It is said that IoT is one of the fastest growing segments in technological landscape projections. But with the complexity, the heterogeneity and diverse stakeholder’s involvement, it is not easy to pin point the most optimal area for investments and USP (Unique Selling Proposition) development.
Nowadays, we see a new battle arising in the Internet of Things domain. It seems that after years of false promises, the IoT is becoming a viable market and all the tech giants want a piece.
“Telcos could talk to enterprise customers about applications and security,” one vendor advises. “And I could become a Princess,” says one analyst sarcastically.
As revenues from core connectivity services continue to collapse many network operators are turning to other value-added services (VAS) to shore up their balance sheets.
Go Ignite, an alliance of Tier One telcos including Deutsche Telekom, Orange, Singtel and Telefonica, announced the winners of the second global search for start-ups offering the most innovative solutions for three technologies.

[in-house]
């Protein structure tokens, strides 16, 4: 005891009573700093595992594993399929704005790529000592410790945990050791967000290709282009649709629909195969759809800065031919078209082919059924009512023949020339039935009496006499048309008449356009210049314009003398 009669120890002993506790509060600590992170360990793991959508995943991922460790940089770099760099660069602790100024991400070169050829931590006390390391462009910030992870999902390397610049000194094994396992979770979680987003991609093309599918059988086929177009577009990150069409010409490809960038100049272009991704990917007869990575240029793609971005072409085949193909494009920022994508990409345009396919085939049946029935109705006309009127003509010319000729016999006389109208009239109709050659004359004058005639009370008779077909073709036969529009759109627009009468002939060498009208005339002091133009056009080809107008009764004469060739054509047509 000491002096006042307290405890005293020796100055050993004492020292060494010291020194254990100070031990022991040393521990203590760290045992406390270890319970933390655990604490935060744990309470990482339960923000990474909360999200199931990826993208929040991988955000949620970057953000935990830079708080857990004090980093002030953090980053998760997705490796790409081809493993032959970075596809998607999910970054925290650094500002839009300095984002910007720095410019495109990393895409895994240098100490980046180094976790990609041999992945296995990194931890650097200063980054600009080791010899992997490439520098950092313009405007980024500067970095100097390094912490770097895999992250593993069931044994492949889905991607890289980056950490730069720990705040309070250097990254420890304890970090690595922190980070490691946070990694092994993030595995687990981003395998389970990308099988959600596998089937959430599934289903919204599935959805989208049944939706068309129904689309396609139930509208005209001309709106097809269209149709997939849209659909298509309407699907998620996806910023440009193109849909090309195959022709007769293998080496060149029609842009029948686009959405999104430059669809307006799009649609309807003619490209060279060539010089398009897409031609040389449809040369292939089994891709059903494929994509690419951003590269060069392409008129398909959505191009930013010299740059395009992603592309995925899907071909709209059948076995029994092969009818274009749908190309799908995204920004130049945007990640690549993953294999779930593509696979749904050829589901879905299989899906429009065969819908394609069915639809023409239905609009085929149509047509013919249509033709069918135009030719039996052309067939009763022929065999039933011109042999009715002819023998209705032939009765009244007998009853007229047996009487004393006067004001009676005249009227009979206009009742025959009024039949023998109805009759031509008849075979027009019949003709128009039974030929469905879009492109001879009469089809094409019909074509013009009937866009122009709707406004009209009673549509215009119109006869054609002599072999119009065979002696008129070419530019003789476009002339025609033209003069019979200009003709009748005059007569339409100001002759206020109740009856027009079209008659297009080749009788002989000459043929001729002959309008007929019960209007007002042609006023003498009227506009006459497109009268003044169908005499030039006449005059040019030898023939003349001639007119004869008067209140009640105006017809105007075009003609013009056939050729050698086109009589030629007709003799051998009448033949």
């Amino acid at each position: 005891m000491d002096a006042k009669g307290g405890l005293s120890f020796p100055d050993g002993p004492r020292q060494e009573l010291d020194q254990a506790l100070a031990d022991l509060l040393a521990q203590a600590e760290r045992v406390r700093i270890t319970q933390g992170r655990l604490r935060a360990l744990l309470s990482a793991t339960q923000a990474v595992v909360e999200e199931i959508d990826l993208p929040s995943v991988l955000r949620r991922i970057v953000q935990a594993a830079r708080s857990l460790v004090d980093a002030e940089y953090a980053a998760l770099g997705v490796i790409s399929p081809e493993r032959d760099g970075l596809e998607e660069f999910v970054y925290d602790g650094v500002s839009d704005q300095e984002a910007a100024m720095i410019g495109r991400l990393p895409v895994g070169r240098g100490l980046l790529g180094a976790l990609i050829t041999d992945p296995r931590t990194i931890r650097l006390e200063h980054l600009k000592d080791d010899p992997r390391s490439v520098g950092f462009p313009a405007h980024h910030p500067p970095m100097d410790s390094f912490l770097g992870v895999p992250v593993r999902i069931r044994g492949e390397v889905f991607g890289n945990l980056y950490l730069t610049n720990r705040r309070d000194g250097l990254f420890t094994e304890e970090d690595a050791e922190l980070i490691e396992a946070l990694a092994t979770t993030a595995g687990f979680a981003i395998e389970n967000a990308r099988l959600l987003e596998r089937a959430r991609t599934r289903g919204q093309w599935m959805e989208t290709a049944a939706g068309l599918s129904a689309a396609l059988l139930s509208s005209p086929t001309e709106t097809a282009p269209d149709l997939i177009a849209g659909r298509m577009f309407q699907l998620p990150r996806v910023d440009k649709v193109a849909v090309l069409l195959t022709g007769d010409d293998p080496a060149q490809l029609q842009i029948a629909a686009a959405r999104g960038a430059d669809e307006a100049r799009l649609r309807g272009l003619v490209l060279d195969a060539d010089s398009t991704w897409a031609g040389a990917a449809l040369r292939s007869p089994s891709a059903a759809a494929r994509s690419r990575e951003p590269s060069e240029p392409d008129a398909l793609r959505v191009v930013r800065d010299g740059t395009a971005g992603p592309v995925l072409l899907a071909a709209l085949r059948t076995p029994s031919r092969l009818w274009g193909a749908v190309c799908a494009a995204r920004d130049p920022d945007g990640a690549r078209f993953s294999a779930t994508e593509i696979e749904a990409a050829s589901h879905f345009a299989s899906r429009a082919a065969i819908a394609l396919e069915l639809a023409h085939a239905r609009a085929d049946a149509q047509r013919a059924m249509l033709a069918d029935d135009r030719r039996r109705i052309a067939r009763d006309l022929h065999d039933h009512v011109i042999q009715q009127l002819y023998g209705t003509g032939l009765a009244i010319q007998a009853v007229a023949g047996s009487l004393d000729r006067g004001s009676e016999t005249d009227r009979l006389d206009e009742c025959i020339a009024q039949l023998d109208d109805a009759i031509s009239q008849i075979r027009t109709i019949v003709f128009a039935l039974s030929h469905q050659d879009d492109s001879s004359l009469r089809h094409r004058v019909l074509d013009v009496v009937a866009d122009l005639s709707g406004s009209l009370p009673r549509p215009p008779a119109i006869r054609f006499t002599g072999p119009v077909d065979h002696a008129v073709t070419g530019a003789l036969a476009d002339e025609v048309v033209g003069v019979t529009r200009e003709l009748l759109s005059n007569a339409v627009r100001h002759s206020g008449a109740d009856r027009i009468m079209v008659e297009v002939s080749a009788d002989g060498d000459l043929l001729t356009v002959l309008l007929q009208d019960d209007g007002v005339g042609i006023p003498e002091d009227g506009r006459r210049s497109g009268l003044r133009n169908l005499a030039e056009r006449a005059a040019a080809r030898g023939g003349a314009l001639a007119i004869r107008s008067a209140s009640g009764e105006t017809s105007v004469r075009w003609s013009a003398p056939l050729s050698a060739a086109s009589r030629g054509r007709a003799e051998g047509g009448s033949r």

The Z-Wave Alliance, an open consortium of global companies deploying the Z-Wave smart home standard, announces the addition of ICT solutions provider, Huawei, to the Alliance board of directors.
A Catalyst entitled “A Platform for IoT and Anything as a Service” will take place on Wednesday, May 17 at 2:45pm, during TM Forum Live!, (May 15-18) in Nice, France.
We’re all aware of the benefits of IoT, and how it is set to make tasks quicker and easier. But these intuitively connected cars, fridges and utility devices haven’t really gone mainstream yet, and they won’t until an Internet of Things (IoT) standard is introduced.
The connected object market today shows a real complementarity between the OTT and Telco players in terms of their current positionings, aligned with their core business. In the longer term, however, IDATE anticipates a fiercer competition, around the platforms and services which are set to be the next source of revenue.
Shenzhen, China — Eric Xu, the rotating CEO of Huawei, China’s largest telecom equipment and services provider, isn’t like most chief execs. Not only was he happy to take questions from an international posse of 500 communications analysts and media, he did it unscripted and with a strong sense of humour.
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